However, one does not have to be a doctrinal fruitcake, a theological liberal, or someone educated beyond his intelligence (and/or his convictions) to fall prey to pride. Those who are sticklers for sound doctrine can also succumb to this deadly sin. It seems that some preachers are not content to let “cream rise to the top.” Some allow perverse ambition and jealousy to drive them as they openly seek position and prominence that have come to others only through decades of faithful and difficult work. Such behavior is akin to that of a twelve-year old fledgling song leader who tries to lead “The New Song” or of a new convert wanting to begin immediately a study of Revelation before he has dried off from the baptistery. Solomon’s advice is valuable for all, but especially for all who preach: “Let another man praise thee, and not thine own mouth; A stranger, and not thine own lips” (Pro. 27:2).

A few years ago, a preacher I know reportedly asked some fellow preachers how one went about getting an invitation to speak on “one of those lectureships,” for he would surely like to be on one. As a lectureship director for more than two decades, several men over the years approached me, recommending themselves and offering their services as speakers or writers. I habitually thanked them politely and did not invite them. I have never felt comfortable asking congregations to invite me to preach in Gospel meetings. I have always thought that if they want me to come, they will call me.

Though they may not have a string of degrees after their names or be the greatest orators, those men who preach God’s Truth in humility and at great sacrifice (because they would rather die than compromise it) are nonetheless great in the eyes of God: “And whosoever shall exalt himself shall be humbled; and whosoever shall humble himself shall be exalted” (Mat. 23:12). Jeremiah was just such a man. The proud man asks, when charged with great responsibility, “I thought you would never call.” The humble servant, as Jeremiah, asks, “How can one of such mean ability possibly be equal to the task?” No suit of clothes ever looked better on a Gospel preacher than the suit of humility! Let us cultivate the beautiful and commendable trait Paul enjoined: “For I say, through the grace that was given me, to every man that is among you, not to think of himself more highly than he ought to think; but so to think as to think soberly, according as God hath dealt to each man a measure of faith” (Rom. 12:3).

An unknown poet wrote:

How ready is the man to go,

Whom God hath never sent!

How timorous, diffident, and slow,

God’s chosen instrument!

Verses 7–8

The essence of God’s commission to His uninspired preachers of the Gospel is found in His words to Jeremiah: “For to whomsoever I shall send thee thou shalt go, and whatsoever I shall command thee thou shalt speak” (Jer. 1:7). God’s spokesmen must go wherever and to whomever He sends us. Since the Savior did His redemptive work and ascended to His heavenly throne, He has sent His devotees to make disciples of all the nations and to take the saving Gospel into all the world and to the whole creation (Mat. 28:19; Mark 16:15). This commission will not cease as long as the world stands (Mat. 28:20). We must never flag in our zeal to go with the Gospel.

The prophet of God (whether inspired or uninspired) will speak only and all that God commands (authorizes) him to speak. If he does not, he is not God’s spokesman, whatever he may claim. Men have never been content very long to speak the message of God even as the people have not been willing to hear it.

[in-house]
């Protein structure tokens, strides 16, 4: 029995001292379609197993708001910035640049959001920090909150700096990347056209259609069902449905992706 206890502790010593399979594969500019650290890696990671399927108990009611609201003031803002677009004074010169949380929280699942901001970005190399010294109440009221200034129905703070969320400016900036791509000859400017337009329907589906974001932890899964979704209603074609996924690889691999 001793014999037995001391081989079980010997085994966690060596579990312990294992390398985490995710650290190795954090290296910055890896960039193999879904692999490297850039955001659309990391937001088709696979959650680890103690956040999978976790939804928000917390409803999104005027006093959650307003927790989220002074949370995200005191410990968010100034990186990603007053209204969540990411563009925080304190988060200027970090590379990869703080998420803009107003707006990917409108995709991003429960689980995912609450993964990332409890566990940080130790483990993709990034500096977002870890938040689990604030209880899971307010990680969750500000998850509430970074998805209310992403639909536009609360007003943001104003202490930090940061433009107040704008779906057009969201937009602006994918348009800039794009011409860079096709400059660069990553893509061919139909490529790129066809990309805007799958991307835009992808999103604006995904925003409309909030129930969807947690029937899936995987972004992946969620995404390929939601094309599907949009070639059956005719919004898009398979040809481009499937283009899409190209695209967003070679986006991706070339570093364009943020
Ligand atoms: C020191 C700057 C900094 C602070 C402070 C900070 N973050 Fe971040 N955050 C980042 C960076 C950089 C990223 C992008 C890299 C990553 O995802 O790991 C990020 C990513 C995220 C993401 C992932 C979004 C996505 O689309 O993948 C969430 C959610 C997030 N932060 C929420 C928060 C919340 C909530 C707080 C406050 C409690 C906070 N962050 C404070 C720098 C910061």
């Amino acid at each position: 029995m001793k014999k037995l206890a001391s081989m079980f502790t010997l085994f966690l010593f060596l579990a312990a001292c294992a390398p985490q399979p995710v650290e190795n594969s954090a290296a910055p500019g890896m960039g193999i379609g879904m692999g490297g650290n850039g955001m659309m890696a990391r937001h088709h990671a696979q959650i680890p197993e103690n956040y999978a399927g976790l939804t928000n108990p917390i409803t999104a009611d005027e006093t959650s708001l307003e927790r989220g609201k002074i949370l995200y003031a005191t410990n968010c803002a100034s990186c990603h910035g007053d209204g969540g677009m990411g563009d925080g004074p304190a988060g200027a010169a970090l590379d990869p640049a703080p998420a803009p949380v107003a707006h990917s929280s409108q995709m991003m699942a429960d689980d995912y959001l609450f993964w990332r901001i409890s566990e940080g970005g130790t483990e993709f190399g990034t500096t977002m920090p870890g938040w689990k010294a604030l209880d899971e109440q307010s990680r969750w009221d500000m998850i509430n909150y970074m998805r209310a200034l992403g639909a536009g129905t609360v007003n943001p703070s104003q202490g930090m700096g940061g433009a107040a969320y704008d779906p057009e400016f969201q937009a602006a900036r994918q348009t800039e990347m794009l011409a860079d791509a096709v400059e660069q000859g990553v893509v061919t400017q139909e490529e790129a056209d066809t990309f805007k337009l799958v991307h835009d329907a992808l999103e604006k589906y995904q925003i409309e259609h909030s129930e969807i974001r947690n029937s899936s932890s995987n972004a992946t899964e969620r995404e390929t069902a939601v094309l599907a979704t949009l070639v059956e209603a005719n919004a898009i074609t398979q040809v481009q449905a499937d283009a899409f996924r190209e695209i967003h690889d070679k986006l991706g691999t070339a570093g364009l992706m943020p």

We see much of the same condition among the people of God now that existed in Jeremiah’s time. God’s spiritual Israel is cursed with its prophets who prophesy falsely. What began as a whisper over forty years ago from certain radical voices who began labeling the Lord’s people as merely another denomination has now grown into a great shout from men of vast influence. These liberal, fellowship-everyone (except those who are set for the defense of the Gospel), denominationally minded men can be found all over the world. Some of them occupy seats on the boards, fill offices in the administration, and stand behind lecterns in the classrooms of our schools. They have already poisoned a couple of generations of young people entrusted to them by ignorant, overly trusting, and sometimes naive parents. They occupy editorial chairs and staffs of such papers as Restoration Quarterly,New Wineskins, and The Christian Chronicle.

These religious seditionists serve as elders and occupy the pulpits of some of the largest congregations. In fact, there are few congregations with two hundred or more members that do not have this kind of elders and preachers. (It is doubtful that any of these congregations can be turned back from their apostasy.) They are the planners of, and speakers on the largest annual gatherings of brethren such as the misnamed Tulsa International Soul-Winning Workshop, Winterfest, and most of the university lectureships. Some of these same men have produced a veritable flood of books over the past ten years, all promoting approximately the same cultic mantra:

  1. We are under grace and therefore not under law
  2. To preach obedience to God constitutes legalism
  3. To claim to be the exclusive people of God is Pharisaical and sectarian
  4. We should consider the church of Christ to be only one among the thousands of denominations
  5. We should likewise therefore freely extend fellowship to them as sister entities in the real “church of Christ at large”